ROBOT MARX will be a six part re-presention of a research project that I had the pleasure of working on last year. As I discussed last week, I desperately need to focus on my Spring 2011 college course work. So, as a blogging stopgap, I'll be sharing a "remastered" entry from the ROBOT MARX project on Wednesdays and Sundays throughout April. I've also solicited some peer (fan) reviews with plans to run those during the month's final week.
In its original form, the project was my semester-long Spring 2010 course work for WOM 203: "Women in Popular Culture." Harry Potter scholar and UW-Colleges' Women's Studies chair, Dr. Holly Hassel's class approached the subject from a Conflict Theory-Marxist perspective; topics included patriarchy, media gender construction and representation, and kids' and girls' culture. The project was a fun way for me and my classmates to master the class's learning objectives while refining our critical reading and thinking ability. From the syllabus:
[O]ur semester project will involve applying your understanding of each essay/article [read for class] to a ... pop [kids' and/or girls'] culture artifact of your choice. As we begin to develop our analysis skills, each of you will develop an ongoing semester text ... that you will write over the course of the semester. The final product will be submitted as a polished document ... and will [also] include a self-assessment and peer assessment submitted separately.
Superhero Wonder Woman, tattoo artist Kat Von D, and soap opera The Young & the Restless were among the 30-some artifacts/relics analyzed by my classmates. I chose ROBOTECH...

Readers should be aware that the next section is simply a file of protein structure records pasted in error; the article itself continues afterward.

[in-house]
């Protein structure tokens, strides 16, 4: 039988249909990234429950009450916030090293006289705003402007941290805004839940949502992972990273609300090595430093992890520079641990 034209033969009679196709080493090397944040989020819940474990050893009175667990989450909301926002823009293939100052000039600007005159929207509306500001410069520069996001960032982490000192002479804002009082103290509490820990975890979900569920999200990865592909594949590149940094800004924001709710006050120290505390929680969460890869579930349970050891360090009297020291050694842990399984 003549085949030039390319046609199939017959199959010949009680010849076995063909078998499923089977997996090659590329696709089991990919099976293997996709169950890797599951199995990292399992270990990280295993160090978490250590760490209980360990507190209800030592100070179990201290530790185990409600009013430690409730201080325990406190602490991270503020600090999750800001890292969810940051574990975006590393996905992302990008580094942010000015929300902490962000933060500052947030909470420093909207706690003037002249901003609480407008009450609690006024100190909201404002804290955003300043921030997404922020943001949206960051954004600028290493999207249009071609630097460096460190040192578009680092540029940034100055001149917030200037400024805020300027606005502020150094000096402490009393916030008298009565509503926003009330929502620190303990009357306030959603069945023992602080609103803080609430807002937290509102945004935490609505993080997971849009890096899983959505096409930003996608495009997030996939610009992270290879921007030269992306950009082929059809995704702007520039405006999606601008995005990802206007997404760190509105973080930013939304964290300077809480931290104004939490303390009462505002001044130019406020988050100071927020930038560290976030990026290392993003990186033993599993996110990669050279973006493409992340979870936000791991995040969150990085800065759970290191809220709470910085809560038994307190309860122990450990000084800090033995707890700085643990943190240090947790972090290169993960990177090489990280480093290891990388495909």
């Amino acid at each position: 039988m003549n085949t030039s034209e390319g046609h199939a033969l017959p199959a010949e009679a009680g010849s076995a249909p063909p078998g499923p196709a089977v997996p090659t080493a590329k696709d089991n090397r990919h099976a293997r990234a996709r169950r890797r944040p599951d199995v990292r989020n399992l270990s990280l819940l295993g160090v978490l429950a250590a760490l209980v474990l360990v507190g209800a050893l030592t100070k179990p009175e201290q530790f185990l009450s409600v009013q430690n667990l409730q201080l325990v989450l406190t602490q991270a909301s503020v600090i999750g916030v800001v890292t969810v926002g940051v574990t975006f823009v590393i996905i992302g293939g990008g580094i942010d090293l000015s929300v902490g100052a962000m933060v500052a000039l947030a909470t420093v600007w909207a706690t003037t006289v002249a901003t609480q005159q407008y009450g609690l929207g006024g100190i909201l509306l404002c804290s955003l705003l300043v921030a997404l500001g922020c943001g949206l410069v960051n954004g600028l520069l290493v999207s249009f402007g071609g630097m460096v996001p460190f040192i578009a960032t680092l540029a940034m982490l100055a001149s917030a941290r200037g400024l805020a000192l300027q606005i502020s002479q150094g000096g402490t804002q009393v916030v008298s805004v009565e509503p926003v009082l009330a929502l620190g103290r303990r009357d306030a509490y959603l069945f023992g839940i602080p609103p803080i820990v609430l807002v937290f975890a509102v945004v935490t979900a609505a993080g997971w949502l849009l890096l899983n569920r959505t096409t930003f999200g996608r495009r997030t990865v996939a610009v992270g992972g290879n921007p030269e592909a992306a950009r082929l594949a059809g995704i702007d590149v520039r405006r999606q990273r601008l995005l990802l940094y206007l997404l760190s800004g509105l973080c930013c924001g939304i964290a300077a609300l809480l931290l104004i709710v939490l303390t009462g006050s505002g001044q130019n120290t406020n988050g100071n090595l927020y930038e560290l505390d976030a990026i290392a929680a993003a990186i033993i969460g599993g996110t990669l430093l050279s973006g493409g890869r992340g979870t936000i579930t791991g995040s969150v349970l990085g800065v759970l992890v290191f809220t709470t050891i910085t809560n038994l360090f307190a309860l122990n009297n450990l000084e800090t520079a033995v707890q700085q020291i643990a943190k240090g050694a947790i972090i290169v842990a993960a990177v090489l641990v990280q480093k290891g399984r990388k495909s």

I discovered ROBOTECH's colorful universe in the mid '80s via its "Saturday morning" NBC repackaging; it was love at first sight (Episode 4: "The Long Wait"). For those that don't know, ROBOTECH follows three generations of characters from 1999-2044 as they're shaped by the events of three interconnected wars. Its cartoon premiered in 1985, standing out from its contemporaries -- unlike iconically similar G.I. Joe and Transformers, ROBOTECH's characters lived and died, met and fell in love, and expressed real emotions and evolved as individuals.
The 85 episodes of this "sci-fi soap opera" spawned toys, comix, role-playing games, novels, and other pop-cultural relics. From the Conflict-Marxist assumption that America is a patriarchal society, ROBOTECH is a fascinating case study: it featured women heroes in leadership positions, a cross-dressing male hero, and an essentially anti-war message, among other subversive elements. Perfect for the project. Thus was born ROBOT MARX. ("Robot Marks," get it?)
I hope you enjoy reading this academic expression of my fandom as much as I enjoyed writing it.